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What is the difference between food in colonial America, as in "The Witch of Blackbird...

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What is the difference between food in colonial America, as in "The Witch of Blackbird Pond," and food today?

What is the difference between food in colonial America, as in "The Witch of Blackbird Pond," and food today?

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linda-allen's profile pic

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The story is set during the late 1600s in the colonial period of American history. One major difference between eating habits then and now is the convenience and availability of food. Food is readily available in all forms and fashions today. In colonial days, however, people had to fend for themselves. There were no fast-food joints, no microwaves, no super Walmarts.

Men and women had to hunt or fish for their meat, forage for wild vegetables and herbs, and eventually grow their own farms. According to the Plimouth Plantation web site, "bread, beer, and meat" were the most popular foods. A typical day's food would consist of the following:

Many people would “break fast” in the morning with a little bread and butter, or cheese, or something left from the day before. In the middle of the day, everyone ate dinner, which was a largest meal of the day made up of several foods. There was probably, a thick porridge or bread made from Indian corn and some kind of meat, fowl or fish. Supper was a smaller meal, often just leftovers from dinner.

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gbeatty's profile pic

Posted (Answer #3)

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What is the difference between food in colonial America, as in "The Witch of Blackbird Pond," and food today?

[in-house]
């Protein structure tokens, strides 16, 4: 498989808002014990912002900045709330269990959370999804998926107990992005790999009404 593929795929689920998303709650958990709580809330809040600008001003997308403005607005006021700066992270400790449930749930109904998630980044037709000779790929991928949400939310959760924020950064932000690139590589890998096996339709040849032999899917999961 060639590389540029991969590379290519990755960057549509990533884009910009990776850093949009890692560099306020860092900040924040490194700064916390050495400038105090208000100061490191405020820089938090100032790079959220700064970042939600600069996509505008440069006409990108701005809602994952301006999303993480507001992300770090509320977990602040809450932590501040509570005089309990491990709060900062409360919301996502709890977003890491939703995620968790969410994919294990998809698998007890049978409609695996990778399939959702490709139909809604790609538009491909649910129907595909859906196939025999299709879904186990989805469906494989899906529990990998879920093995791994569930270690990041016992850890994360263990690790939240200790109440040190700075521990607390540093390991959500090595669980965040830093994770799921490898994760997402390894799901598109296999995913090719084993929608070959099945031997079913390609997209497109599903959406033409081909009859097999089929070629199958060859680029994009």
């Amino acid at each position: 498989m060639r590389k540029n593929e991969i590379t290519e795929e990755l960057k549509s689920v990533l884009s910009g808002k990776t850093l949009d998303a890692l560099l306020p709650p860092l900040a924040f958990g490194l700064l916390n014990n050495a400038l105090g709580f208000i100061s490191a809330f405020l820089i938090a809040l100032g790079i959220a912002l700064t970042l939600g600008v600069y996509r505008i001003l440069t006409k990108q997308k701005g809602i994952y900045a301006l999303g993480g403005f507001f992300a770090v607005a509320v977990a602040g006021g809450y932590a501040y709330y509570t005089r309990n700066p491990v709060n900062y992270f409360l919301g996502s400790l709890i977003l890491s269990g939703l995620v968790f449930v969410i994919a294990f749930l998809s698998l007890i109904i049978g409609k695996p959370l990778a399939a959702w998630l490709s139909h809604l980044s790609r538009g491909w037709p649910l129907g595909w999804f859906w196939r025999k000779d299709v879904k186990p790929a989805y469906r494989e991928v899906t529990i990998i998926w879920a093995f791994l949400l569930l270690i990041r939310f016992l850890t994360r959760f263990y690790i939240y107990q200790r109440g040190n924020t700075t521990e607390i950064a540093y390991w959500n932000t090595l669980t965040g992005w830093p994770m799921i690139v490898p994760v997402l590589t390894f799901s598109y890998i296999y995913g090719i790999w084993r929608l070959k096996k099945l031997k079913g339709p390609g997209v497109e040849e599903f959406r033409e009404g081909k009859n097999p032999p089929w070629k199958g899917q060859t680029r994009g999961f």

What is the difference between food in colonial America, as in "The Witch of Blackbird Pond," and food today?

There is considerable difference between period food eaten during the colonial time and food eaten now. In addition, of course, to differences like the lack of processed food (except in some areas of the colonies, and through very labor intensive processes, like smoked fish), colonists ate fresh food, or simply stored foods. They lacked refrigeration, after all, as well as canning, etc. There were few restaurants.

 

This meant that diet varied a great deal according to the seasons. You'd eat what was fresh, after all, before it went bad, and what was caught on the hunt.

 

As far as cooking and eating habits, consider the websites below. You'll see that breakfast was fast, that eating from a single bowl was common, and that due to bad water in some areas, processed liquids (like cider or beer) were common.

 

http://www.socialstudiesforkids.com/articles/ushistory/13coloniesfood.htm

 

 

http://www.foodtimeline.org/foodcolonial.html#colonialmealtimes

volleyball4life12's profile pic

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Thank You!!

appletrees's profile pic

Posted (Answer #5)

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I worked as a tour guide in Salem and spoke about this topic quite often, as we showed off the original kitchen items in the house. Colonial settlers ate a great deal of stew and soup as this could be slow cooked on the back of the stove. Root vegetables that would keep in a cold cellar over the winter were popular for cooking: potatoes, turnips, carrots, onions, and other cold storage items such as apples. Bread was baked in a special section of the oven so it woudn't burn. The settlers had ample access to fresh lobsters but rarely ate them, because they thought these foods were somehow sinful or unclean. Meat was slaughtered in autumn and dried or salted to preserve it for winter. Starvation in winter was a very real danger during the harsh early years of settlement, when few of the pilgrims had ample funds or resources to buy supplies. Fresh meats, dairy products or eggs were a rare treat. The most common beverages were cider (made from apples or pears) or beer which could be brewed at home. Coffee was a rare commodity, although some wealthier settlers had tea imported from England.

litteacher8's profile pic

Posted (Answer #7)

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They ate much of the same foods we do in Colonial America. They could not go to the store and buy the food, though. They grew crops in the harsh Connecticut climate, and it was not easy. The grew corn, potatoes and wheat mainly, but also raised animals for food.

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